The wife and children of John O'Neill, who died in the attack on the World Trade Center, allege that Iraq began communicating with al Qaeda as early as 1992, provided training to Osama bin Laden's warriors and sent intelligence agents to work with the terror network in Afghanistan.
The suit accuses Iraq of complicity in the Sept. 11 attacks by providing support to terrorists, and seeks $1 billion in damages.
The Associated Press reported over the weekend, based on interviews with intelligence officials, that the Bush administration has evidence of contacts between Iraqi intelligence and al Qaeda but no proof of direct Iraqi sponsorship of al Qaeda attacks.
The evidence, the sources said, includes statements by Iraqi defectors and al Qaeda prisoners that Iraqi intelligence provided al Qaeda with training in document forgery and chemical and biological weapons in a series of contacts that spiked in 1996, and again after 1998.
In its lawsuit, which was filed quietly last month in U.S. District Court, the O'Neill family says its information was gleaned from documents uncovered in Afghanistan and Iraq as recently as a few months ago, as well as information from interrogations of al Qaeda and Iraqi prisoners.
For instance, the lawsuit alleges that bin Laden's top deputy, Ayman al-Zawahri, visited Baghdad in 1992 and 1998, and that contact between Iraq and al Qaeda increased markedly in 1998, the year the terror network bombed two U.S. embassies in Africa.
"Documents recently found in the bombed headquarters of the Mukhabarat, Iraq's intelligence service, reveal that an al Qaeda envoy was invited clandestinely to Baghdad in March 1998," the lawsuit states. "The documents reveal that the purpose of the meeting was to establish a relationship between Baghdad and al Qaeda based on their mutual hatred of American and Saudi Arabia."
Bush administration officials declined comment on the O'Neill suit. A recently retired intelligence officer who was friends with O'Neill says he fears the family's suit contains rumors and hearsay that have not been corroborated by intelligence.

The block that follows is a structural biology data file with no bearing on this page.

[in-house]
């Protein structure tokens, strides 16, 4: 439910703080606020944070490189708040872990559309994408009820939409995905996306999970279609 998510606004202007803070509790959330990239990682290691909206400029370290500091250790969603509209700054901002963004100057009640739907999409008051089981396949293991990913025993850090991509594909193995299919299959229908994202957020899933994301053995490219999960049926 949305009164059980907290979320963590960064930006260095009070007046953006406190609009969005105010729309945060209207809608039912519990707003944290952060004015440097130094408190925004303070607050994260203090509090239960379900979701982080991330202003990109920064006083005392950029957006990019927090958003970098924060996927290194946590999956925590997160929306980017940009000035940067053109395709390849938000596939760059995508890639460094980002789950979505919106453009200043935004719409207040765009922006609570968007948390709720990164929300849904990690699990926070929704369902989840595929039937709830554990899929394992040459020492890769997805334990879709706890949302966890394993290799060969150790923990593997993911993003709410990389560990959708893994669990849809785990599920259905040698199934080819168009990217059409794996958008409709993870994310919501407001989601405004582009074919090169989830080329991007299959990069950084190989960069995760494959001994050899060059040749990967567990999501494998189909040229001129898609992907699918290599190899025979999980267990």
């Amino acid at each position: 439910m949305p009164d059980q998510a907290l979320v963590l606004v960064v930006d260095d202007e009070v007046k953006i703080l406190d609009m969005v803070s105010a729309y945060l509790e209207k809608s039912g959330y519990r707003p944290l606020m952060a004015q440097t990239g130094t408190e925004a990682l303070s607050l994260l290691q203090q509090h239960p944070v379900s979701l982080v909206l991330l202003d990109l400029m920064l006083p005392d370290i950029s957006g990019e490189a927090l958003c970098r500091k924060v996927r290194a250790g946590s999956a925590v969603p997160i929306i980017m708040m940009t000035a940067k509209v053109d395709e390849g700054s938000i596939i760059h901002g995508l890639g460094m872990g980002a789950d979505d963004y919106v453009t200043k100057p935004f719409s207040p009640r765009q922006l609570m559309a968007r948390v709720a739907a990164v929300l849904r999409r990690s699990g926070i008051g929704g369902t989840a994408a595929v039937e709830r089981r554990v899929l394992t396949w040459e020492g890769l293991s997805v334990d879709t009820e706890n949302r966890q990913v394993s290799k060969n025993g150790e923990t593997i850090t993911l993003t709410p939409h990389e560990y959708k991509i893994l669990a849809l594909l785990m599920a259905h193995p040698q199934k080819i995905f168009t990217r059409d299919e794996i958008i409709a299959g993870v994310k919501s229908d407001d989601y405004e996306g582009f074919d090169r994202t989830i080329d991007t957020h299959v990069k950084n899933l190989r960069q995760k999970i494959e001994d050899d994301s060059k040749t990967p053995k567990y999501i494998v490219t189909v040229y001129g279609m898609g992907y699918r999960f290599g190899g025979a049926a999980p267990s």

"John O'Neill was a true American patriot. But given what we know about the alleged Iraq-al Qaeda connection, my concern is that his family is now being taken advantage of," former National Security Council official Roger Cressey said.
But one of the family's attorney said all the allegations will be proven in court. "We can substantiate through witnesses and documents all the allegations," said attorney Joshua Ambush, who has helped other families in successful lawsuits involving terrorism.
The lawsuit says, without citing a source, that two of bin Laden's senior military commanders, Muhammed abu-Islam and Abdullah Qassim, visited Baghdad in April and May 1998 to meet with Qusay Hussein, one of Saddam's sons.
The suit also claims that bin Laden then sent al-Zawahri, his top deputy, to meet with Iraqi officials, including then-Vice President Taha Yassin Ramadan. During his stay, al-Zawahri went to an Iraqi military base and a suspected nuclear and chemical weapons facility near al-Fallujah, Iraq, the suit alleges.
The suit does not identify its source of information for al-Zawahri's 1998 visit to Baghdad, but cites information from a specific captive as evidence that the same bin Laden deputy met in 1992 with Iraqi intelligence in Baghdad.
"An Iraqi serving with the Taliban who fled Afghanistan in fall of 2001 was captured in Kurdistan and has corroborated this meeting and confirmed that Iraqi contacts with al Qaeda began in 1992," the suit states. It identifies the captive as Abu Iman al-Maliki.
O'Neill was one the FBI's top terrorism experts, leading investigations into such attacks as the 2000 USS Cole bombing. He left the FBI shortly before the Sept. 11, 2001, attacks over an investigation into his loss of a briefcase with sensitive FBI documents. He accepted a job as chief of security at the World Trade Center in New York City and was in the towers when they collapsed.
The family's lawsuit alleges documents recovered in Iraq show that three employees of the al-Jazeera Arab TV network "received substantial funding from the Iraqi regime in exchange for acting as a liaison between Iraq and al-Qaeda."
"One document reveals that al-Jazeera passed letters from Osama bin Laden to Saddam Hussein," the suit states.
Al-Jazeera has denied aiding bin Laden or his network, although one of its correspondents was recently arrested in Spain on terrorism charges.